With the Holiday season upon us, Sumi Loundon Kim reflects upon her split religious identity: culturally Christian, devoutly Buddhist.
This last Christmas eve, my husband and I decided to take our young children to our local chapel, a building much like the cathedrals of France, to participate in the traditional Lessons and Carols pageant. As Joy to the World rang throughout the arches, I found myself singing along, knowing almost all the words. Likewise, I knew Silent Night, Hark the Herald Angels Sing, O Come Let Us Adore Thee, and all the rest. I could not believe it, but I was more familiar with the music of the Protestant tradition than the chants of Buddhism. It was then that I realized that I have memorized more prayers in the Christian tradition than in the Buddhist. And, I also saw quite frankly that I felt less self-conscious, more at ease, in a church than in a Buddhist temple.
And this, despite being raised in a Zen center in childhood, followed by a committed Buddhist life from the age 16 on, and having lived and worked in a Vipassana meditation center for some years!
It is time for me to admit it to myself: I am culturally a Christian, in particular, a New England Protestant. I love the old, bare, wood churches. I like listening to a sermon. I like sitting in chairs instead of on the floor. I like verbal prayer in my native language. My wedding was in a distinctly Christian format but with Buddhist content.
For many years, I have puzzled over something His Holiness the Dalai Lama said in an interview in 2003. He advised those from other religions to not convert to Buddhism. I thought this was a striking statement, particularly since most religious leaders want others to convert to their religion! But over time, as I observed Westerners struggle with understanding Buddhism, with their religious identity, and with the awkwardness of being in foreign environments, I began to see what the Dalai Lama was getting at. I know Western Buddhists who are deeply committed to the Buddhist way of life, but they cannot accept the concepts of rebirth or karma, or they still kind of talk about the world from a Western-ish, Judeo-Christian perspective. When it comes to life passages—birth, coming of age, marriage, and death—many Western Buddhists are more comfortable with Christian-like forms of ritual.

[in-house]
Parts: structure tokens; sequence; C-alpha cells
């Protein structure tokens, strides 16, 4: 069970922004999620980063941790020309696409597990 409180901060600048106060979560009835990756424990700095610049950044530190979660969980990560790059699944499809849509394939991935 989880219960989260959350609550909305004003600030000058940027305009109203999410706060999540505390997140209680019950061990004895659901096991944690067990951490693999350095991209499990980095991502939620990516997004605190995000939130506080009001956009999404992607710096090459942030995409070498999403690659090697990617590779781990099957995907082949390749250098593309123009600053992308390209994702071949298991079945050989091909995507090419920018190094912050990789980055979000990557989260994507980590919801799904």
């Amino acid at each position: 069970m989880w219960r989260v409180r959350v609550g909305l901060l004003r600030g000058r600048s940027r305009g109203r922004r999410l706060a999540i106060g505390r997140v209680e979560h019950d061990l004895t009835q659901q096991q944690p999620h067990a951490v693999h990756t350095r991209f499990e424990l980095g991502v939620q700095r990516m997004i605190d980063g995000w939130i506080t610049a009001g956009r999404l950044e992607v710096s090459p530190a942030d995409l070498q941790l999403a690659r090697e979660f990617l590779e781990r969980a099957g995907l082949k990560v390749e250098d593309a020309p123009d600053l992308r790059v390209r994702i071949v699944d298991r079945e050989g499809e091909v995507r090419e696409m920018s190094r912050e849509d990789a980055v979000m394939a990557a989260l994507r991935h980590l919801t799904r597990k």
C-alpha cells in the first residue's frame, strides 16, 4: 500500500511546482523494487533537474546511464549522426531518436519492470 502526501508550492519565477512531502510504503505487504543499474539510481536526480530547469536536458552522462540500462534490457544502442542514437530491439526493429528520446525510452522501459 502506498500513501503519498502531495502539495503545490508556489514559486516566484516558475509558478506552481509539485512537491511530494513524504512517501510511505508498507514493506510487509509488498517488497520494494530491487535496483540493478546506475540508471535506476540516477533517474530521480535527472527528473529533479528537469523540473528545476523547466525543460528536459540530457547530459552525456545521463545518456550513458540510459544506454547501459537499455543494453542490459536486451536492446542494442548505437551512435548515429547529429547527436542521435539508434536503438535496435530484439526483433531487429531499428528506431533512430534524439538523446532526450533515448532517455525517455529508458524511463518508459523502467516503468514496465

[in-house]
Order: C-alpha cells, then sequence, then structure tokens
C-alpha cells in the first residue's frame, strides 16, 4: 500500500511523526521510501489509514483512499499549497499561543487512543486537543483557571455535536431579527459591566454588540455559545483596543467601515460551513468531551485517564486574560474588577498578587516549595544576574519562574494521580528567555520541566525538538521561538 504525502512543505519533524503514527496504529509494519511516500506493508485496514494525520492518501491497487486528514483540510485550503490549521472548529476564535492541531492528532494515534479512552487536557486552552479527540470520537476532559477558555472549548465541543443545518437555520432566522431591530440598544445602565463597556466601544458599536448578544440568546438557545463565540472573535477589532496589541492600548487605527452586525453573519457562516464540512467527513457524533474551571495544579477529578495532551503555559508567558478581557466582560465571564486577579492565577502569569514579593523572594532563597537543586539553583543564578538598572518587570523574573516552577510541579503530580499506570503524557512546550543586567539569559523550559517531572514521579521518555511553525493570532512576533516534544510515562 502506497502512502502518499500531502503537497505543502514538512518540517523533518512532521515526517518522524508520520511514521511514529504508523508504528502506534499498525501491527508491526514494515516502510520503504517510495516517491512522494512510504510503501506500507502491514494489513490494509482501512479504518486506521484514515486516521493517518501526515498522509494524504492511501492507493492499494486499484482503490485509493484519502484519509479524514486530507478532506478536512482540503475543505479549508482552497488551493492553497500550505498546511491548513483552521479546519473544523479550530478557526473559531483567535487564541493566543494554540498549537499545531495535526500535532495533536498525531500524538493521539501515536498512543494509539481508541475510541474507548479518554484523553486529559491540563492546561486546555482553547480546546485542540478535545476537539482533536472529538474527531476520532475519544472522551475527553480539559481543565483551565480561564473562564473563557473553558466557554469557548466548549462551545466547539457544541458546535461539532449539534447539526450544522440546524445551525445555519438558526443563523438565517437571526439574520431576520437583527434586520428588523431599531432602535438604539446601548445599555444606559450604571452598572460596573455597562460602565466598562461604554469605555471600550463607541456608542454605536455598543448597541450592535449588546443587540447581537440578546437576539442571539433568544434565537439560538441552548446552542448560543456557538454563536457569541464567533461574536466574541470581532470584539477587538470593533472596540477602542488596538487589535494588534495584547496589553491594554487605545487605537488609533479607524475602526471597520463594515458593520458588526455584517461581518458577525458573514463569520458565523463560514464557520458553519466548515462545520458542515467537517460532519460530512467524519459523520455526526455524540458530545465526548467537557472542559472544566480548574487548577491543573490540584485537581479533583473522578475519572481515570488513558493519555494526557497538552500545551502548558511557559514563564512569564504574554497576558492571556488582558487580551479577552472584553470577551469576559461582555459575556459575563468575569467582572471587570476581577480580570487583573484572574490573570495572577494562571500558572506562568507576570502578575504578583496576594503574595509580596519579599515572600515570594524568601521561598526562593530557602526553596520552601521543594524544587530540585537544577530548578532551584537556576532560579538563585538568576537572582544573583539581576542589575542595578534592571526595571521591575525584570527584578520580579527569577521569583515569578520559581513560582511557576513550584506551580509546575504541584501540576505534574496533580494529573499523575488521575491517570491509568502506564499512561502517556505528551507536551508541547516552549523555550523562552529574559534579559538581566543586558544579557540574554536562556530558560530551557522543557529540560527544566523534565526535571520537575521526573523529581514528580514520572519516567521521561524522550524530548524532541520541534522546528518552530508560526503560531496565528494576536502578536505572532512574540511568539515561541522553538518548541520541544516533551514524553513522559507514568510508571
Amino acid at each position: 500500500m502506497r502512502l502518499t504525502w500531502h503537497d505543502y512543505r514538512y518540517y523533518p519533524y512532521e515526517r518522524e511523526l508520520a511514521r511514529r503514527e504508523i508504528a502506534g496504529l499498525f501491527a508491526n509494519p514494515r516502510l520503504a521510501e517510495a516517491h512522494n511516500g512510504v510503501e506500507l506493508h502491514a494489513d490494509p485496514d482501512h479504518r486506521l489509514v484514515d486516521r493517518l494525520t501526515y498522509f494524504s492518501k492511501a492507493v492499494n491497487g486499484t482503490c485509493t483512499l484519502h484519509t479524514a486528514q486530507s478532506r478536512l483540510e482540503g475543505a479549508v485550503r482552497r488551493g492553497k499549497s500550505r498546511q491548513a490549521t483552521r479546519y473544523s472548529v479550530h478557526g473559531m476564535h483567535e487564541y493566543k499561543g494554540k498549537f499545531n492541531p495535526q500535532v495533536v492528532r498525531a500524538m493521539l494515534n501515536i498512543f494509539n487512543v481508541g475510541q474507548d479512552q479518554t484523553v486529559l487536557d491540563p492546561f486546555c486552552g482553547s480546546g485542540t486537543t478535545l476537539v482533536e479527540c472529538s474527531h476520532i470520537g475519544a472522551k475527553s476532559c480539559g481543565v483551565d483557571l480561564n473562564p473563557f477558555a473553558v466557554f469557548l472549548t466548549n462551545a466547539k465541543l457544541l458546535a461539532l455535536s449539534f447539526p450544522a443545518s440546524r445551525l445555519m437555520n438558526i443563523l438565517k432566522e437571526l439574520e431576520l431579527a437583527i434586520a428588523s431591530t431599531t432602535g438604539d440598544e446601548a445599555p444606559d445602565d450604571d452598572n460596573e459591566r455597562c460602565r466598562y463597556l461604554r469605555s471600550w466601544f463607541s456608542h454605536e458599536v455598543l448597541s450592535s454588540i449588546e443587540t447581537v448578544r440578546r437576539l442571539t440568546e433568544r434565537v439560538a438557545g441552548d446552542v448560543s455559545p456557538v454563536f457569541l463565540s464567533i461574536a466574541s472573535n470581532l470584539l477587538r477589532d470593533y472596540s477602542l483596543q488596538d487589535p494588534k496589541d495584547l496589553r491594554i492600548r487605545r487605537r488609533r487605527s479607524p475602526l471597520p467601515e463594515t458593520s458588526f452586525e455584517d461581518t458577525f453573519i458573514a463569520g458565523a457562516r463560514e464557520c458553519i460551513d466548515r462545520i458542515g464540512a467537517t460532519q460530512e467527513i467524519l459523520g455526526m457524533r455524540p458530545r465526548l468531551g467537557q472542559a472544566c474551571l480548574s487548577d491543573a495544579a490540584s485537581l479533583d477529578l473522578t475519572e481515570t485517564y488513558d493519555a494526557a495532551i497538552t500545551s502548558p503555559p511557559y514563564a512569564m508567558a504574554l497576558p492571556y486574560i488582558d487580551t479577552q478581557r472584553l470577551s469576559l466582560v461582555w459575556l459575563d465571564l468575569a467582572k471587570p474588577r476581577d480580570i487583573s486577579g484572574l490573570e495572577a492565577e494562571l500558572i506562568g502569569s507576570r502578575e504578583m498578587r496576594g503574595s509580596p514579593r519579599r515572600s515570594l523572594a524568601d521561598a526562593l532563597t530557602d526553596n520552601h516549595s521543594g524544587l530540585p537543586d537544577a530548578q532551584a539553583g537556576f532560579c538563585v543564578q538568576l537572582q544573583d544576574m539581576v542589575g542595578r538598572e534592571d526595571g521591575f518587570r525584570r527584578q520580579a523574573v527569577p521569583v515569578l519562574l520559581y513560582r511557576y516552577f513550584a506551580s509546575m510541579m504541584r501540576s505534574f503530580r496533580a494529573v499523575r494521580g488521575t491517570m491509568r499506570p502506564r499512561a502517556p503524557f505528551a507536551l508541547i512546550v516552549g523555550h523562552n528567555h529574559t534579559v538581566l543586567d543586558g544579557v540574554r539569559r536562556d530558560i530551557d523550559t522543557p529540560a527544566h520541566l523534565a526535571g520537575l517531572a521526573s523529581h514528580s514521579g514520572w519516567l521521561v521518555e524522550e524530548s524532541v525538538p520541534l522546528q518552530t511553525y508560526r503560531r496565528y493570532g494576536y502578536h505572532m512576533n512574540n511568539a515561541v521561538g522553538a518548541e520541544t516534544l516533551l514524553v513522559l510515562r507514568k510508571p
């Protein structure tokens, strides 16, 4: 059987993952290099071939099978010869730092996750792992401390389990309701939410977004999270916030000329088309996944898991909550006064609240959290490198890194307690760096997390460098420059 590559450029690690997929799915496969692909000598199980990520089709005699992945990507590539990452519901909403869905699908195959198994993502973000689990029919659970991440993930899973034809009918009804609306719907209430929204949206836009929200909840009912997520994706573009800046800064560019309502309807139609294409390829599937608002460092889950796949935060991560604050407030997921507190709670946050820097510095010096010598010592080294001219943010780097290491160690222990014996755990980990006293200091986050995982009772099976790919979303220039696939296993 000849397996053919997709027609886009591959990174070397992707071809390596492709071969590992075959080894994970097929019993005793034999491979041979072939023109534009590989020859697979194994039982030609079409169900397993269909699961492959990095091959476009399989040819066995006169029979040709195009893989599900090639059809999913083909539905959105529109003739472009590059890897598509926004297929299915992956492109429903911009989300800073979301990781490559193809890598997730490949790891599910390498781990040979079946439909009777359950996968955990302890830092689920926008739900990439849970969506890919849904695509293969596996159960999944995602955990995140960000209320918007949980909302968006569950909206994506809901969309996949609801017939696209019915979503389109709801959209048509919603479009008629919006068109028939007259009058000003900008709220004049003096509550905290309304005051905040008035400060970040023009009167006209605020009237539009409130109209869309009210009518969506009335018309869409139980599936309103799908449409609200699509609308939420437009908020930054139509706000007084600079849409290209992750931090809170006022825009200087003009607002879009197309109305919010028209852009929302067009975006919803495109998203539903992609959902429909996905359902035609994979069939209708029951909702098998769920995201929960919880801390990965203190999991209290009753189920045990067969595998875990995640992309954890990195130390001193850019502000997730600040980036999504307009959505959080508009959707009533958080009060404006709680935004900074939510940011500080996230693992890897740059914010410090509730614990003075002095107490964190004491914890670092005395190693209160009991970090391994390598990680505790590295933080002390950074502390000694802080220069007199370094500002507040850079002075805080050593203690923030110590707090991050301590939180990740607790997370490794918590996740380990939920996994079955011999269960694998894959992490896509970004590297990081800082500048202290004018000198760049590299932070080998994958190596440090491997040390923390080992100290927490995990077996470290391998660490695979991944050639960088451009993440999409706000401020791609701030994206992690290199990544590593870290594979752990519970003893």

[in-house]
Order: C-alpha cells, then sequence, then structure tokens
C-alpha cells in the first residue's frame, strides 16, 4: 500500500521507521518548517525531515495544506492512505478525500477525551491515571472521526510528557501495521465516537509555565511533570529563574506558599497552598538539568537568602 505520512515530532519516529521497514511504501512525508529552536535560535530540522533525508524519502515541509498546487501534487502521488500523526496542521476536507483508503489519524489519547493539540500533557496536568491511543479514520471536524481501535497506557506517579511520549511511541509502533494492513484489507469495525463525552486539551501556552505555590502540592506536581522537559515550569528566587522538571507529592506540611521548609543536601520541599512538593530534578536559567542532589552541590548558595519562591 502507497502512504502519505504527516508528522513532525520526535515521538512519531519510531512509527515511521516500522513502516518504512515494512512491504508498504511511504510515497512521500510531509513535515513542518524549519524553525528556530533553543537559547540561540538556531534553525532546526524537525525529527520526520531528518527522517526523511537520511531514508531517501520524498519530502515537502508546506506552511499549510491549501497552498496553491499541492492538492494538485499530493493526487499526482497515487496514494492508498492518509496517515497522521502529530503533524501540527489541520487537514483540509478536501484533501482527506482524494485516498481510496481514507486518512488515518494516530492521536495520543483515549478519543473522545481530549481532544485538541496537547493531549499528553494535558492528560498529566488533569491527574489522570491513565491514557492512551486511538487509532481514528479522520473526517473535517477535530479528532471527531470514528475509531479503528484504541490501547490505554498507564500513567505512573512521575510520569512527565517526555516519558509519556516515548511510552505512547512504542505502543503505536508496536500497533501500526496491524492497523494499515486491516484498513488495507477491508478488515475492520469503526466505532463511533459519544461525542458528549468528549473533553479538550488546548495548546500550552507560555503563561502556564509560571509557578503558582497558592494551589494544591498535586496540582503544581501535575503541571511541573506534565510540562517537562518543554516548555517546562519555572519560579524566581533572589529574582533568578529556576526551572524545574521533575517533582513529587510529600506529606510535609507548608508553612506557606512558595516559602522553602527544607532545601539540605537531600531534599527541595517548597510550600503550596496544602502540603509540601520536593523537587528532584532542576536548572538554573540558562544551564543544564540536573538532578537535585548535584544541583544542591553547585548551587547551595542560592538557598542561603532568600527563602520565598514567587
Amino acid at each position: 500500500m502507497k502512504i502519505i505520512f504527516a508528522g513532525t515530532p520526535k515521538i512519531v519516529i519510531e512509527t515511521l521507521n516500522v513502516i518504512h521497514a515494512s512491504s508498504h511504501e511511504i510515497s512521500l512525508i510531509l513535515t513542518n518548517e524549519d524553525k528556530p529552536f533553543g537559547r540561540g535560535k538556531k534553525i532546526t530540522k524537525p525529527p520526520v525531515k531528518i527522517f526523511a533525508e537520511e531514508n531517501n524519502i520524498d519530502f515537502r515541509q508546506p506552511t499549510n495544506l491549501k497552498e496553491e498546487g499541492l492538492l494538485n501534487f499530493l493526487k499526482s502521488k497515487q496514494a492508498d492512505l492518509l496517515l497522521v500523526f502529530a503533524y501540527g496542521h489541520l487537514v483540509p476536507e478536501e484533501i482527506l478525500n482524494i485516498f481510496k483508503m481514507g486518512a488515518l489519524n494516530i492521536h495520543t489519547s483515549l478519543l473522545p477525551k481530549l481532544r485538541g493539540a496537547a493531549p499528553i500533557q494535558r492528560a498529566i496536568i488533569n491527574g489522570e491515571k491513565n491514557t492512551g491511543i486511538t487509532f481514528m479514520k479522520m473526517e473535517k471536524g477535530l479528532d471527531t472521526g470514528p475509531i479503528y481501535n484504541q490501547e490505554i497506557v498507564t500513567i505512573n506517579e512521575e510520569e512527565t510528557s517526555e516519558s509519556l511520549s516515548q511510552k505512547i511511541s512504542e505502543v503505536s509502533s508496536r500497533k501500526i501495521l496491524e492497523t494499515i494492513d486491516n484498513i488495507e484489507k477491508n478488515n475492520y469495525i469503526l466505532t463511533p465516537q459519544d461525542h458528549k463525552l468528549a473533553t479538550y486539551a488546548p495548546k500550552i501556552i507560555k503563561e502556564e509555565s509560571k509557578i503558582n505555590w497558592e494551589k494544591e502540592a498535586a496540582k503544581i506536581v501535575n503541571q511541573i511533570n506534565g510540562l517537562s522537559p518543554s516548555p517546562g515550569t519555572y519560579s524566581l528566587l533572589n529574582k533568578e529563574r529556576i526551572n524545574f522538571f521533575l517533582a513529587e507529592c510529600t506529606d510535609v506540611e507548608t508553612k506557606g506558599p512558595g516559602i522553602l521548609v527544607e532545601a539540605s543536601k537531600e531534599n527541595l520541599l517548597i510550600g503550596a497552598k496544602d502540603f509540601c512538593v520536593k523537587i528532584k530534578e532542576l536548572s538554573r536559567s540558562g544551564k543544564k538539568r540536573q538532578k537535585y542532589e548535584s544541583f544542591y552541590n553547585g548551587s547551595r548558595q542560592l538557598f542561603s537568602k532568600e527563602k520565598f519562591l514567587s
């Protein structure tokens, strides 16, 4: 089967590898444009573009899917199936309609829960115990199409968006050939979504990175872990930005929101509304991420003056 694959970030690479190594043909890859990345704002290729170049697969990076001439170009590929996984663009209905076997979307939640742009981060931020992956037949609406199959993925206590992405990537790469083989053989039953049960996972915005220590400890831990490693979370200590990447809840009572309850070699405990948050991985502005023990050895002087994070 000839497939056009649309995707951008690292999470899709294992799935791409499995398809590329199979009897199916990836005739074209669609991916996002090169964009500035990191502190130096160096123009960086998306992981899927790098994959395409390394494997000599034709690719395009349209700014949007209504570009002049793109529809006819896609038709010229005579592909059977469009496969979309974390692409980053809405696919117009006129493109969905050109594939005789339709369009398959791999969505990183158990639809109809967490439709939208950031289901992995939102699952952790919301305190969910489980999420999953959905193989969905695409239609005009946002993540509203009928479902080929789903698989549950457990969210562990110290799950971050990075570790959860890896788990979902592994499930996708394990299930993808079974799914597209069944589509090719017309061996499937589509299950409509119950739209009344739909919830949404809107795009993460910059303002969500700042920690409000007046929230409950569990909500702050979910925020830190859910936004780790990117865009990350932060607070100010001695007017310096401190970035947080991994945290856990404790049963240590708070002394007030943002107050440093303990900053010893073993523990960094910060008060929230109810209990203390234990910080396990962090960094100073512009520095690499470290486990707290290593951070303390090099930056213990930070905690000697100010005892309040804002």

But more significantly, what I have seen is that many Westerners, after spending some years in the Buddhist world, return to their home faith tradition and are able to find value and depth in it in ways they find compelling. I was recently on the phone with my dear friend Rebecca, raised in a Conservative Jewish home, and who learned Hebrew as a child. For about five years, she left that heritage and explored Buddhism — quite seriously, in fact. She lived and worked at the same meditation center as I did. Then, after leaving, she found herself, in her late twenties, feeling stirrings for the Jewish tradition of her childhood. Lately she has been going to the synagogue and teaching children. She was surprised by this return, she told me, but now she sees the value of her tradition. I think she feels very much at home.
It is actually hard for me admit that I am more at home in a traditional (not evangelical or other new style) Christian setting than in a temple. I think of myself in every way as a Buddhist, including finding the concepts of karma and rebirth completely sensible and useful. I meditate, I chant in Pali, my friends are Buddhist, my husband is Buddhist, I have an altar, I wear a yumju (mala)on my wrist, I write about Buddhism, I study it, I think about the world in these terms. And, on the other side, I don’t believe in God or heaven and hell, and I do not believe that Jesus Christ is the one and only savior. But I can’t deny that when it comes to music, art, ritual, and culture, a Christian-like modality comes more naturally to me.
For the last ten years, I’ve had extended contact with Korean culture through my marriage to a native Korean. I’ve sometimes wondered about those Koreans who are Christian. I have heard that they too struggle with reconciling some of the religious-cultural elements of Korea and Asia with that of Christianity. Ancestor-worship, for example, doesn’t quite fit with Christian theology, yet this custom is so deeply woven into Asian culture that it is almost impossible for a Korean Christian not to participate in some way. I think it unwise to fight against one’s culture in order to adhere to a religion more perfectly. Why not embrace the complexity of our heritage and even honor our roots, even if those roots are mixed strangely with our beliefs? What do you think?How do you work with diverging cultural and religious forms?